Is 2024 The Final Twist in the Upcoming Cookiepocalypse?

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What is Cookiepocalypse? 

In August 2022, Google announced that they would be phasing out support for the third-party cookies, which would affect ad retargeting, behavioral ads, and user tracking. For advertisers and businesses that rely on them, the third-party cookie deprecation have series impact, i.e. Cookiepocalypse

After initially planning it for 2022, and then postponing it once before until 2023, this will be the definitive year! As set in Google’s Privacy Sandbox Timeline, by 2024 Q3, Chrome will be phasing out support for third-party cookies for good. 

How many new iterations will there be? Will we have the solution by 2025? 2027? 2030? How can a website or an app make long-term monetization plans in the face of such uncertainty? 

The Impact of the Cookiepocalypse on Brands' Advertising

Third-party cookies are a staple of online display advertising, allowing companies to track users all over the Web and then showing them ads based on their browsing history. For example, if you look at, say, tires on a site like TireRack, and then later go to the New York Times website to read the news, you are quite likely to see the ads for tires there - even though at the moment you are not looking for them. This type of targeting is enabled by a complex infrastructure of servers and software constantly tracking users and deploying “third-party cookies” on the websites to be able to share information about users’ searches and browsing behavior across the different destinations - from TireRack to the New York Times to YouTube to Facebook to AccuWeather.

This type of tracking via third-party cookies is pervasive - and raises obvious privacy concerns. In fact, precisely because of such concerns, Apple has disabled third-party cookies in the Safari browser (and Mozilla likewise disabled them in the Firefox Browser), so if that’s what you use, you will not see the tire ads on the New York Times after browsing TireRack. This follow-you-around-the-internet factor also explains why third-party cookies have become a major concern for online users (and regulators worldwide).  

Given that Chrome is the preferred browser for 65% of global internet users, Google's decision will significantly influence cookie policies: With the death of third-party cookies advertisers will have to rethink the way they target digital audiences.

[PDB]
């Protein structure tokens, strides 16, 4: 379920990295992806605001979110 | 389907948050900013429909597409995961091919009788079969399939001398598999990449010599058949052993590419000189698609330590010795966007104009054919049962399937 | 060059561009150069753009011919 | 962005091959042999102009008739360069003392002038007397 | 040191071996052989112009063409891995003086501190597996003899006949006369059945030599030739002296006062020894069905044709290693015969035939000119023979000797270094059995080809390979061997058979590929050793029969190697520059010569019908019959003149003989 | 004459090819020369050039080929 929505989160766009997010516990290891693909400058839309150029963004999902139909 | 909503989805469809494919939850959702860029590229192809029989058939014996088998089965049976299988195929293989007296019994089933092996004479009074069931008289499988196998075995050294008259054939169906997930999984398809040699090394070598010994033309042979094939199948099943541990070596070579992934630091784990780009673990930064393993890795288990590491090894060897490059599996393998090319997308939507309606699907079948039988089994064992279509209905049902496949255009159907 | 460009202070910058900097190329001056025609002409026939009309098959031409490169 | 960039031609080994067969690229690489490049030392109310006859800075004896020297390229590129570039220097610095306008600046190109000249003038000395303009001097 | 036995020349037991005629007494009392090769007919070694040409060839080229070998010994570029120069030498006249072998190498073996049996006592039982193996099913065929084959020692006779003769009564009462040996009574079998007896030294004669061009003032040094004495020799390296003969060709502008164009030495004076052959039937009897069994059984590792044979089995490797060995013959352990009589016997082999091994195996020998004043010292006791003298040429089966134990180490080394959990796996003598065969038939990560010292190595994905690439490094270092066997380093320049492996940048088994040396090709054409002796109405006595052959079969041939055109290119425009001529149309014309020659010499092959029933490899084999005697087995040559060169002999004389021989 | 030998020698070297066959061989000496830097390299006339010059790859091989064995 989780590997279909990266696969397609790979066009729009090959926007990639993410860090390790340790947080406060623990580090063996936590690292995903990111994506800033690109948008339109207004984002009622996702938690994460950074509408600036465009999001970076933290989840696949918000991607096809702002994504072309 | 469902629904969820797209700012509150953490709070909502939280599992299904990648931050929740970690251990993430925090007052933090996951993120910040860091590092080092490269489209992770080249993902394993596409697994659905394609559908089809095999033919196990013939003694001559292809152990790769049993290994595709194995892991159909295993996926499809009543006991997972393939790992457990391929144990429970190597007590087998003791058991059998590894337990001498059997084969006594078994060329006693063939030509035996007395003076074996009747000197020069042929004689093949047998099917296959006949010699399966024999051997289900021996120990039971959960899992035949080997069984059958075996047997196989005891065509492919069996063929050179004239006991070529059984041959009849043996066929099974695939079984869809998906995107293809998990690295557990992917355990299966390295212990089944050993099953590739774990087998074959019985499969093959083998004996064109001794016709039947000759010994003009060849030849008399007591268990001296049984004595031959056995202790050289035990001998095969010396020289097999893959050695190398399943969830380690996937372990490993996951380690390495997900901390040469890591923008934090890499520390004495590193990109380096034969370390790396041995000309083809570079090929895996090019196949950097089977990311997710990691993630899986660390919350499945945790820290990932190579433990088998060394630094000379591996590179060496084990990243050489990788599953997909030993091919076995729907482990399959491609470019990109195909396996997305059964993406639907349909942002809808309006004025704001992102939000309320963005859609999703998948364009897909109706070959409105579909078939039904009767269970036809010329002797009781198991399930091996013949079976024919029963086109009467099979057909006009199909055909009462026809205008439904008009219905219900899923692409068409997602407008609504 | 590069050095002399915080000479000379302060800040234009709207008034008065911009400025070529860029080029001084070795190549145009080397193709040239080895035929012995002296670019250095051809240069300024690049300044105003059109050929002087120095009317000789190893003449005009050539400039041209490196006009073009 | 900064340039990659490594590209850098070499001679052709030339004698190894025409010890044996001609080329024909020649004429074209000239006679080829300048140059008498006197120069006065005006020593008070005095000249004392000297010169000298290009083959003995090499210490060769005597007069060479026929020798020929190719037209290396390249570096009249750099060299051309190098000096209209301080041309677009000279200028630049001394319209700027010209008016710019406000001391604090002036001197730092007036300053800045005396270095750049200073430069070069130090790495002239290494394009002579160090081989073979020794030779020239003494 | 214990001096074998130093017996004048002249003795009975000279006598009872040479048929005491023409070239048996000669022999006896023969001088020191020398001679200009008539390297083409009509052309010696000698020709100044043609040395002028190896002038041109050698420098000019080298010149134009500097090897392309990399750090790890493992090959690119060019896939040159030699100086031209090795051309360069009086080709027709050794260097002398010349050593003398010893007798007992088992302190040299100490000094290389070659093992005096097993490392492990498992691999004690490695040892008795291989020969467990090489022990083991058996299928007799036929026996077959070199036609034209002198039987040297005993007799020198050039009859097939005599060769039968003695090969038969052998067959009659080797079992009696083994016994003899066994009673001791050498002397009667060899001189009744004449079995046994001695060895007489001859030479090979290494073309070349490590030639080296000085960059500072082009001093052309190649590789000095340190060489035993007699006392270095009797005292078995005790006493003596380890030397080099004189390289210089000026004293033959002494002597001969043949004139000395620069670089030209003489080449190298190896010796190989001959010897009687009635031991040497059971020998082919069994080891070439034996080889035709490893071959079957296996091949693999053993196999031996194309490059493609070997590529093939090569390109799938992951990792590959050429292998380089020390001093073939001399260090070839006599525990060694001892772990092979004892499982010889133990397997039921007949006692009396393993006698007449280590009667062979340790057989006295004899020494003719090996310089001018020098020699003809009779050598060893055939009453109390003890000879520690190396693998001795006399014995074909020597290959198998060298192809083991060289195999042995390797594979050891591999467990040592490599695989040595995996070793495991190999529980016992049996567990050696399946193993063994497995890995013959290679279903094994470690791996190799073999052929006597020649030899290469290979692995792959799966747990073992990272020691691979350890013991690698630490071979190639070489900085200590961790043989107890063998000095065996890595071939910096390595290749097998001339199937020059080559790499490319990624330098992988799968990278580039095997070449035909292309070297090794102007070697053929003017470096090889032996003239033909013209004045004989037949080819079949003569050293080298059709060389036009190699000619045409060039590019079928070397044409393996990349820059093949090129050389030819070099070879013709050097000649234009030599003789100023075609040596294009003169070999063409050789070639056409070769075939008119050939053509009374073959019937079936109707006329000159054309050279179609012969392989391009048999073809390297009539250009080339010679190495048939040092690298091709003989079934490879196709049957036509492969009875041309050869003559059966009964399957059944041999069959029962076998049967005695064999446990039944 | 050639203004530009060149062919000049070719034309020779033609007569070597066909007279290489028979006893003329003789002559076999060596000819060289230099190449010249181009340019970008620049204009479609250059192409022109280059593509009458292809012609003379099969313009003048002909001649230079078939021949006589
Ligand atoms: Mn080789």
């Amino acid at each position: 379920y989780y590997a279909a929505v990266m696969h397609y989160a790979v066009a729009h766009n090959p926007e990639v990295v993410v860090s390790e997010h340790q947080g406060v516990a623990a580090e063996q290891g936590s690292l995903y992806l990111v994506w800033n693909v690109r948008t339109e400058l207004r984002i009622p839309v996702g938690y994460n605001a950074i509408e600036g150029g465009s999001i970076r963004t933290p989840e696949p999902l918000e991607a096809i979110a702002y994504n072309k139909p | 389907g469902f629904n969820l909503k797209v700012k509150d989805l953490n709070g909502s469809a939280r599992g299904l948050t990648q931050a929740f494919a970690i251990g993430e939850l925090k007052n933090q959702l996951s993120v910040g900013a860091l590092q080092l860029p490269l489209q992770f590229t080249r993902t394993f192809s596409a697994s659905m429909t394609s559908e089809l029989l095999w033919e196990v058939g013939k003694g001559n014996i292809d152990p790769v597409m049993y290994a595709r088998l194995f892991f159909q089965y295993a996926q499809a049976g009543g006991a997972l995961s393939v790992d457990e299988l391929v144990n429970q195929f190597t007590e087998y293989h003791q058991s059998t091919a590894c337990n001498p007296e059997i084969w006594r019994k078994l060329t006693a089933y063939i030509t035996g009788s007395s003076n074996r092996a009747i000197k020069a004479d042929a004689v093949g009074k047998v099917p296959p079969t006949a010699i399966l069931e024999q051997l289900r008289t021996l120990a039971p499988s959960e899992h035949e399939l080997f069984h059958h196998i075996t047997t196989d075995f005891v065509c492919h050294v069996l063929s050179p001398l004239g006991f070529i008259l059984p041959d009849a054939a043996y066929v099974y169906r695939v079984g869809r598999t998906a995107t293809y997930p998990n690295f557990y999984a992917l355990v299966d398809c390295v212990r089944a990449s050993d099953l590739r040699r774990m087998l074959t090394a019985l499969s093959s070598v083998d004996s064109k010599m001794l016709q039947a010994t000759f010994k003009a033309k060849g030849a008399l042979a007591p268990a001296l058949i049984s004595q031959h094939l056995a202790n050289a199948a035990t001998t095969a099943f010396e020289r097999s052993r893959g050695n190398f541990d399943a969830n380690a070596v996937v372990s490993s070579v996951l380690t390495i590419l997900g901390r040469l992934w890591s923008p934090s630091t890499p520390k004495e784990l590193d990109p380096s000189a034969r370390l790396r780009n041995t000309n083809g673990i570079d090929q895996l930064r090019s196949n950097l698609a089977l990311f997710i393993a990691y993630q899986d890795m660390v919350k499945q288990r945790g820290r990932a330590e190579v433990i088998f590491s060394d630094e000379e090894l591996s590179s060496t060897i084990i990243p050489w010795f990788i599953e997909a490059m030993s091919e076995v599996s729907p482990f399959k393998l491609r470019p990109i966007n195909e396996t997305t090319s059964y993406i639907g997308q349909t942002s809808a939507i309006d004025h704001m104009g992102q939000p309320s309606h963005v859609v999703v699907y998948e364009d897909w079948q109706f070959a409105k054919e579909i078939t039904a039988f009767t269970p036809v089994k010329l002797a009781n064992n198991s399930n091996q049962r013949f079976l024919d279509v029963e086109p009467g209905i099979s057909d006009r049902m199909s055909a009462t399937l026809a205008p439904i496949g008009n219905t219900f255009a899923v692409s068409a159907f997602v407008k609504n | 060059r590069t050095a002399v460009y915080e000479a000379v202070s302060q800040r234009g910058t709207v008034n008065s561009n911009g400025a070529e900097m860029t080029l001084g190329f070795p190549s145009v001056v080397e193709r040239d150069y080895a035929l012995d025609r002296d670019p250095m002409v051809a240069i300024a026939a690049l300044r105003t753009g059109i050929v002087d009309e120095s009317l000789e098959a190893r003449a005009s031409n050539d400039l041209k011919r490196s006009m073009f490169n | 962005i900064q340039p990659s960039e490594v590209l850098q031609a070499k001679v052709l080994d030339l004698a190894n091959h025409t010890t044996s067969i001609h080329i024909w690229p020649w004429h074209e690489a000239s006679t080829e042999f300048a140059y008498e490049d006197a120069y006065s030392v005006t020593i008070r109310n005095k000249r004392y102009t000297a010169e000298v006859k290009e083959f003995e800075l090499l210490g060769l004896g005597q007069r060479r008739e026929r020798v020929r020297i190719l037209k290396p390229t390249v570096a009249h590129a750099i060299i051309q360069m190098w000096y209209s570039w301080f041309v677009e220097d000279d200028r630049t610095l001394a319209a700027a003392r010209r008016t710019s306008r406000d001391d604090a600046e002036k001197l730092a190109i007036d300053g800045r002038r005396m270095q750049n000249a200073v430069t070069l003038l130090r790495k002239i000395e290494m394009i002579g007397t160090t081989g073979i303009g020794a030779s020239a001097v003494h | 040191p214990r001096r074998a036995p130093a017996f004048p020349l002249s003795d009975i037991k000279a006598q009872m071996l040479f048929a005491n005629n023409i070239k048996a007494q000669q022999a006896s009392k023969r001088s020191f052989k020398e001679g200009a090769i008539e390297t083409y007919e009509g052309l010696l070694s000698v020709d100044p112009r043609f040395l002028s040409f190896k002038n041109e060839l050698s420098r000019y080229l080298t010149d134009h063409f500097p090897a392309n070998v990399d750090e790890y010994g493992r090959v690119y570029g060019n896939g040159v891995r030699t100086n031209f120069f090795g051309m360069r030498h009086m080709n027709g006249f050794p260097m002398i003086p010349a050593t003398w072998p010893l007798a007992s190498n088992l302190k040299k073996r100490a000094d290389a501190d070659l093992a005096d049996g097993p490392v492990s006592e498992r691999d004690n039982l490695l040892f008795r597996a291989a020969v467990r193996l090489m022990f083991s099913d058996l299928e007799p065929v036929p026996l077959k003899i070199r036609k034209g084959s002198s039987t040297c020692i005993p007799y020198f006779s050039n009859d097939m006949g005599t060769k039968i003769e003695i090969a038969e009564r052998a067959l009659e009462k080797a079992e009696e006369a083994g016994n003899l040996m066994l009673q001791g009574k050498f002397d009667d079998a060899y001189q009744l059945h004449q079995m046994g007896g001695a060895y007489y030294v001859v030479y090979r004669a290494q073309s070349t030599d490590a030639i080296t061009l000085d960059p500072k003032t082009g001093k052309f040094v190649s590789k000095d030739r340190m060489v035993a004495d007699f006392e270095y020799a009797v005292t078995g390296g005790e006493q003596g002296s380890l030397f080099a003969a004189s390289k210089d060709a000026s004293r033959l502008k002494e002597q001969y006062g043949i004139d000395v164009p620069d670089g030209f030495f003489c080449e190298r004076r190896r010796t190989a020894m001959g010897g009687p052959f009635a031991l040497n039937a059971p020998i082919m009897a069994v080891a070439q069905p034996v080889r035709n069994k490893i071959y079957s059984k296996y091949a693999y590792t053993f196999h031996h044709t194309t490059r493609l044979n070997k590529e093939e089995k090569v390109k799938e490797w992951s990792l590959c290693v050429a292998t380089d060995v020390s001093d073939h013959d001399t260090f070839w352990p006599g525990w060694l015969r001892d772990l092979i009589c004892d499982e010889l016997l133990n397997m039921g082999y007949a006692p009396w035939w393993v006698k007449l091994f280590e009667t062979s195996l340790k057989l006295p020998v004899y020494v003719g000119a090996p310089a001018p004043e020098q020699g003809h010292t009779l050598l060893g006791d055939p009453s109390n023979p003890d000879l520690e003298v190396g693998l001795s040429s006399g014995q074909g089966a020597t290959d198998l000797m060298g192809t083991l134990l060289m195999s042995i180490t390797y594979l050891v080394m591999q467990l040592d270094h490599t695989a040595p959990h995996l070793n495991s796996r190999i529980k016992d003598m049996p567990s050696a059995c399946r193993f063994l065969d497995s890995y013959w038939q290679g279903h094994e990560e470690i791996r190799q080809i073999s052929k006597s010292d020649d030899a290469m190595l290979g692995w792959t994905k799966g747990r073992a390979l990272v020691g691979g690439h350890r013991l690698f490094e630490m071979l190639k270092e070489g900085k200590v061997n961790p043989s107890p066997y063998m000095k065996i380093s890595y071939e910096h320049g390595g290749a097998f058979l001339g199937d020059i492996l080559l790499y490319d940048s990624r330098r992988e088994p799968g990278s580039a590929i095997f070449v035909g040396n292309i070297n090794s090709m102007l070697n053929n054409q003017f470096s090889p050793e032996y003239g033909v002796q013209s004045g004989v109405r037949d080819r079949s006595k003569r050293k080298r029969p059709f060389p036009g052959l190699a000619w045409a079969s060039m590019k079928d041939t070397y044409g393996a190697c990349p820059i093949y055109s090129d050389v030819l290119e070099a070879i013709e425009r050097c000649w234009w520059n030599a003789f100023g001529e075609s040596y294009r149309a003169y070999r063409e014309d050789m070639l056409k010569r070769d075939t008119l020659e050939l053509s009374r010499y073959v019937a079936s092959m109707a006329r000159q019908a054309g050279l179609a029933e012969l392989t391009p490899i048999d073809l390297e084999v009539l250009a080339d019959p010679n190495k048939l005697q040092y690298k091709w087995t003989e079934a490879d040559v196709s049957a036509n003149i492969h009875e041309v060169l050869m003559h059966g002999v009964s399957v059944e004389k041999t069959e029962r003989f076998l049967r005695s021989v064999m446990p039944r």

The Challenge Advertisers Will Face is Very Simple: Consider visitors to the New York Times website who arrive to stay updated on news—not to browse tires, jeans, hotels, or cosmetics. Utilizing technologies like third-party cookies, which are highly intrusive, allows advertisers to intercept users' attention from their intended activity and redirect it towards unrelated products or services. With the imminent absence of user tracking capabilities, how can advertisers effectively engage their target audience?

‍How to Face the Cookypocalypse Advertising Challenges?

Fortunately, there is a solution, especially for mobile and desktop platforms where users demonstrate clear commercial intent. On such apps and websites, users explicitly indicate their interests through searches or browsing behavior, providing a clear signal of their intent. Leveraging this explicit user intent, advertisers can display various types of native advertising, including sponsored listings and banner ads, without relying on personal user tracking. This underscores the critical importance of first-party data in this context.

Such solutions, built from the ground up with this privacy-preserving philosophy in mind, are completely resistant to whatever changes happen in the user-tracking universe - and allow the companies to confidently plan for the years ahead. In fact, just the day after Facebook announced their revenue drop that sent its stock plummeting, Amazon has announced their results that led to a dramatic increase in the stock price - in large part due to the meteoric rise of their advertising revenue (of almost $9B in just the second quarter of 2022 alone), driven to the large extent by precisely this kind of intent-based advertising.

We can see this type of intent-based advertising solutions in retailers like Amazon, Walmart, and Target. The emergence of retail media signifies a growing trend where brands can leverage their extensive collections of first-party data to create advertising platforms; these platforms can provide advertisers with access to unique and targeted audiences. 

Besides this type of onsite strategies, opportunities to tap on into off-site targeting capabilities that protect user privacy are also possible, such as integrating identity solutions and facilitating data collaboration through clean rooms. This expansion across platforms and channels could position retail media as a competitive alternative to the dominant Google/Meta advertising duopoly, providing advertisers with compelling opportunities for diversifying their media investments. 

Topsort: Your Cookieless Ad Partner

Topsort is delighted to be able to offer exactly this type of intent-based advertising solution to online and mobile retailers and marketplaces. Through its retail media infrastructure, truly “clean” zero knowledge clean room, and 1 click global ad network, Topsort is helping retailers, brands, agencies, and marketplaces of all shapes and sizes tap into the same auction-based technology that has garnered giants like Google and Amazon astronomical advertising profits – all while remaining free of creepy third-party cookie tracking and privacy-invasive data. 

Found out more about Topsort here